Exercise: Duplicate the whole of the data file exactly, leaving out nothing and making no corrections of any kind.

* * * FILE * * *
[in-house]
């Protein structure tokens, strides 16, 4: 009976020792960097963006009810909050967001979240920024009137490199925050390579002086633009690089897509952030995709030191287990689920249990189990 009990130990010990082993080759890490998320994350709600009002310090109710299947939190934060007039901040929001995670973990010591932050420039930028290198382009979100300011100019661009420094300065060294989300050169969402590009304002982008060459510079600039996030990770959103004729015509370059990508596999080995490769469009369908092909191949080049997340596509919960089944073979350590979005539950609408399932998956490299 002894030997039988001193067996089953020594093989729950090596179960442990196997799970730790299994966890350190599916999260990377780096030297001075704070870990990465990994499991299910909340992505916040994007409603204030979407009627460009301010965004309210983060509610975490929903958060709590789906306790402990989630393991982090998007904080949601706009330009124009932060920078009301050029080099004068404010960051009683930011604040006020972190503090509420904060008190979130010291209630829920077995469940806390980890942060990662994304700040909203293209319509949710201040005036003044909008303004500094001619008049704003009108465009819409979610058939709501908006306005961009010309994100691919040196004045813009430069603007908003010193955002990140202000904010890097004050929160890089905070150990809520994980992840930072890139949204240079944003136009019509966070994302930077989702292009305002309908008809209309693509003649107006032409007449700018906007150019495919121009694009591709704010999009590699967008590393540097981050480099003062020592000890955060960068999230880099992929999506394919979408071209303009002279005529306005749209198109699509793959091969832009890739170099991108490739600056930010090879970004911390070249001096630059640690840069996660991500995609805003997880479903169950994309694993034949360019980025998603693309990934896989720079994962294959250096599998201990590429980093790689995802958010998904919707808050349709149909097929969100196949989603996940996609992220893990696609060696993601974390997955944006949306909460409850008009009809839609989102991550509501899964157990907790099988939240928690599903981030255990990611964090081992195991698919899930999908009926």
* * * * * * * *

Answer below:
[in-house]
């Protein structure tokens, strides 16, 4: 009976020792960097963006009810909050967001979240920024009137490199925050390579002086633009690089897509952030995709030191287990689920249990189990 009990130990010990082993080759890490998320994350709600009002310090109710299947939190934060007039901040929001995670973990010591932050420039930028290198382009979100300011100019661009420094300065060294989300050169969402590009304002982008060459510079600039996030990770959103004729015509370059990508596999080995490769469009369908092909191949080049997340596509919960089944073979350590979005539950609408399932998956490299 002894030997039988001193067996089953020594093989729950090596179960442990196997799970730790299994966890350190599916999260990377780096030297001075704070870990990465990994499991299910909340992505916040994007409603204030979407009627460009301010965004309210983060509610975490929903958060709590789906306790402990989630393991982090998007904080949601706009330009124009932060920078009301050029080099004068404010960051009683930011604040006020972190503090509420904060008190979130010291209630829920077995469940806390980890942060990662994304700040909203293209319509949710201040005036003044909008303004500094001619008049704003009108465009819409979610058939709501908006306005961009010309994100691919040196004045813009430069603007908003010193955002990140202000904010890097004050929160890089905070150990809520994980992840930072890139949204240079944003136009019509966070994302930077989702292009305002309908008809209309693509003649107006032409007449700018906007150019495919121009694009591709704010999009590699967008590393540097981050480099003062020592000890955060960068999230880099992929999506394919979408071209303009002279005529306005749209198109699509793959091969832009890739170099991108490739600056930010090879970004911390070249001096630059640690840069996660991500995609805003997880479903169950994309694993034949360019980025998603693309990934896989720079994962294959250096599998201990590429980093790689995802958010998904919707808050349709149909097929969100196949989603996940996609992220893990696609060696993601974390997955944006949306909460409850008009009809839609989102991550509501899964157990907790099988939240928690599903981030255990990611964090081992195991698919899930999908009926």